Name: Michael Cassady
Question: With the suffering from the financial crisis falling mostly on masses of people who were not responsible for causing it, why has there not been a healthy postmortem and acceptance of responsibility before the victims are made to suffer more from spending cuts and the perpetrators pay nothing for bringing down the house?
Paul Solman: There have been postmortems galore, Michael, blaming the banks, the government, the Fed, the Chinese even. And then there’s the analysis of economist David Kotz of the University of Massachusetts, Amherst:
“The huge gap between the rich and everyone else is not just a moral or ethical problem,” he told me recently. “It is a major factor explaining the severe financial and economic crisis that broke out in 2008.”
Kotz believes increased borrowing, caused by growing economic inequality, helped cause the Great Recession.
If the economy’s going to expand, while profits are going up very rapidly and wages are stagnating or falling, which has been the rule since 1980, then who’s going to buy increased output of the economy? It’s possible only if households borrow to maintain their living standard. And that’s why we’ve seen the huge growth in household debts in the economy, from 60 percent of household income in 1980 to over 120 percent of household income by 2007. This was more than households could carry and that’s what underlay the inability of people to continue making mortgage payments and then the collapse of the banks.
The top 10 percent of American families (those at $109,000 a year or more) now earn half of all income and in the past three decades, says Kotz, the top 1 percent alone doubled their portion of American earnings, from 10 percent to 23 percent. In that same period, the typical American doubled his or her household debt from 60 percent to 120 percent of income. To Kotz, debt fueled the unsustainable housing boom — the bubble that led to the crash.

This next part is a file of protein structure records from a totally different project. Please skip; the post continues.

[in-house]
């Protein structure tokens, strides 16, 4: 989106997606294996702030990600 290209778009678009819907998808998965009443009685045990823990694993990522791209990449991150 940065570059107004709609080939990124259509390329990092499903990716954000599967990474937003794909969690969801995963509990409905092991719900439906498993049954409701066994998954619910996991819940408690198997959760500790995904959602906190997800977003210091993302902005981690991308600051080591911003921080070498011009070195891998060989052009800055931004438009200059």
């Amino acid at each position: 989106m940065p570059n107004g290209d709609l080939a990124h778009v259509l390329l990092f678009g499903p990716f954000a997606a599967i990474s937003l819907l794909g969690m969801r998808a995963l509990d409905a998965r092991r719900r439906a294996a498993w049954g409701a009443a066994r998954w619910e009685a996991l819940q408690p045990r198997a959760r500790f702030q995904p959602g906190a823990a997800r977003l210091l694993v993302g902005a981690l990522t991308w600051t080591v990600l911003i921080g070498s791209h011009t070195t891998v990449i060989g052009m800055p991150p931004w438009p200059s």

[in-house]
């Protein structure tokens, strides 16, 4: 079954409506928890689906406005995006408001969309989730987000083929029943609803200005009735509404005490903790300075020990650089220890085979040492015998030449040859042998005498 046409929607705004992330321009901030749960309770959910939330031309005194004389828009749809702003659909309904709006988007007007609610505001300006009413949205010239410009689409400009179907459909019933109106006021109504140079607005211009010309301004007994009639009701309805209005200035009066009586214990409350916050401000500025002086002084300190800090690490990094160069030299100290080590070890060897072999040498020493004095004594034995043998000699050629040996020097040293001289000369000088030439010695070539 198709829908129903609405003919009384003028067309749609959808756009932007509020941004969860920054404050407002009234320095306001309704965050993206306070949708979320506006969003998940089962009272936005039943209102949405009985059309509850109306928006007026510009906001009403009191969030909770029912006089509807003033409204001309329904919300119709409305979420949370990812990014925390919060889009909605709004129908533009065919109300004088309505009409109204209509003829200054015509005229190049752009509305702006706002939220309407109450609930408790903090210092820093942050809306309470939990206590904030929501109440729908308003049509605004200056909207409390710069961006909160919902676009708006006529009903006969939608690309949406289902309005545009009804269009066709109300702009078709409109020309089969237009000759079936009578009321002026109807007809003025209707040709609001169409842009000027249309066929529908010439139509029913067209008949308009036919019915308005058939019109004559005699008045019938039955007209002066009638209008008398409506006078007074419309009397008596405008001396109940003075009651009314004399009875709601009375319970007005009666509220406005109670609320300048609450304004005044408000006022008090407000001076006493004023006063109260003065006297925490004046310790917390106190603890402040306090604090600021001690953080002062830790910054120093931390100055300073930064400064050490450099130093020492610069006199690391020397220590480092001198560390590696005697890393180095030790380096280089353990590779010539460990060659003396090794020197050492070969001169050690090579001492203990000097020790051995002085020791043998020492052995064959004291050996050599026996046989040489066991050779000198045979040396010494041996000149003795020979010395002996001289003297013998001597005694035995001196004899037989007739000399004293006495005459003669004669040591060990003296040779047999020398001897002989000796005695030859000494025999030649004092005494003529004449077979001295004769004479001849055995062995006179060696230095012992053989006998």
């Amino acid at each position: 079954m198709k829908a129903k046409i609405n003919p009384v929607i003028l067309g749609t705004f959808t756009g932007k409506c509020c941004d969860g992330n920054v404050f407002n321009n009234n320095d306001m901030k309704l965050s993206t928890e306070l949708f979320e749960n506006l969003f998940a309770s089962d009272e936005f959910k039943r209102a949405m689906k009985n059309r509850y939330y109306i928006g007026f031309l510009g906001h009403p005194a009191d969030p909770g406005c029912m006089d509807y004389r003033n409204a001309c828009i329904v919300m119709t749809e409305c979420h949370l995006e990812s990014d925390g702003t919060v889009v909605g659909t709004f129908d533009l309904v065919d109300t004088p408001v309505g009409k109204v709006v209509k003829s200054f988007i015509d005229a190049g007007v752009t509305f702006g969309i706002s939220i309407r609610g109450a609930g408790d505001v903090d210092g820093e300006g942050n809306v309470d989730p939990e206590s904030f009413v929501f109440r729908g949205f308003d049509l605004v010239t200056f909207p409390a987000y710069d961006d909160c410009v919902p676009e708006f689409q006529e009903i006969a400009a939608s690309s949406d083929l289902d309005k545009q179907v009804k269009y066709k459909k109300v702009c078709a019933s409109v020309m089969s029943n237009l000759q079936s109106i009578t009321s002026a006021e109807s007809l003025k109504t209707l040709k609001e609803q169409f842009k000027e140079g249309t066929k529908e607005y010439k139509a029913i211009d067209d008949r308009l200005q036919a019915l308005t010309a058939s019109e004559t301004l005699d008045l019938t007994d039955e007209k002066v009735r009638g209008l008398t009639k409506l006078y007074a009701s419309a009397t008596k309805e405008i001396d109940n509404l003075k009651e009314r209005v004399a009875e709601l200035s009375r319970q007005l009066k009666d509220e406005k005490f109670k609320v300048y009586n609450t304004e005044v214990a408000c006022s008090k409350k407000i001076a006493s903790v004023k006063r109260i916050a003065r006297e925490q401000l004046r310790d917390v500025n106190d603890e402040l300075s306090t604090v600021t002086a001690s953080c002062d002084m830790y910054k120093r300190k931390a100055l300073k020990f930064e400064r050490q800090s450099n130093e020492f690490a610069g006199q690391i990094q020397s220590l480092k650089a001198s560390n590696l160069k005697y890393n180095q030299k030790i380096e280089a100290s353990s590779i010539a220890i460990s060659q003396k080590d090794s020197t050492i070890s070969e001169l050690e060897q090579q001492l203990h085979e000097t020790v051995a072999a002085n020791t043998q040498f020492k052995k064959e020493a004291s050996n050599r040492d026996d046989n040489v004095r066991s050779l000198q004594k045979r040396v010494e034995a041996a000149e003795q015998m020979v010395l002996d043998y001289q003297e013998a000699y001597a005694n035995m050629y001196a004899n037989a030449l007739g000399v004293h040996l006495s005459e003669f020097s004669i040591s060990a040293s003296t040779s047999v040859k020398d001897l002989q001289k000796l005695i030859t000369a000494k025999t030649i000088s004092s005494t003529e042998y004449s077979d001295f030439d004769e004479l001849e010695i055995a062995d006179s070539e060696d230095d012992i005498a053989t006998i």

But is inequality a “perpetrator”? How do you punish it?
Besides, don’t most of us bear some responsibility, Michael? Did we not delude ourselves into thinking housing prices would never decline nationwide? That the stock market would keep going up? (Remember “Dow 36,000”?) That pets.com was the next Microsoft? That the business cycle had been pancaked? How many times did we hear or read that “Americans are living beyond their means,” that social security and especially Medicare were unsustainable? How many times did we say: maÃ±ana? Jeez, I did stories on every one of these warnings, starting in the 1980s! How much attention did people want to pay? Judging by the results, not much.
Were the gullible exploited? Of course. Was fraud in the housing market a major contributor to the crisis? To be sure. Did many of your “perpetrators” make out like bandits? You bet. But to let the perpetrated entirely off the hook doesn’t seem quite right either.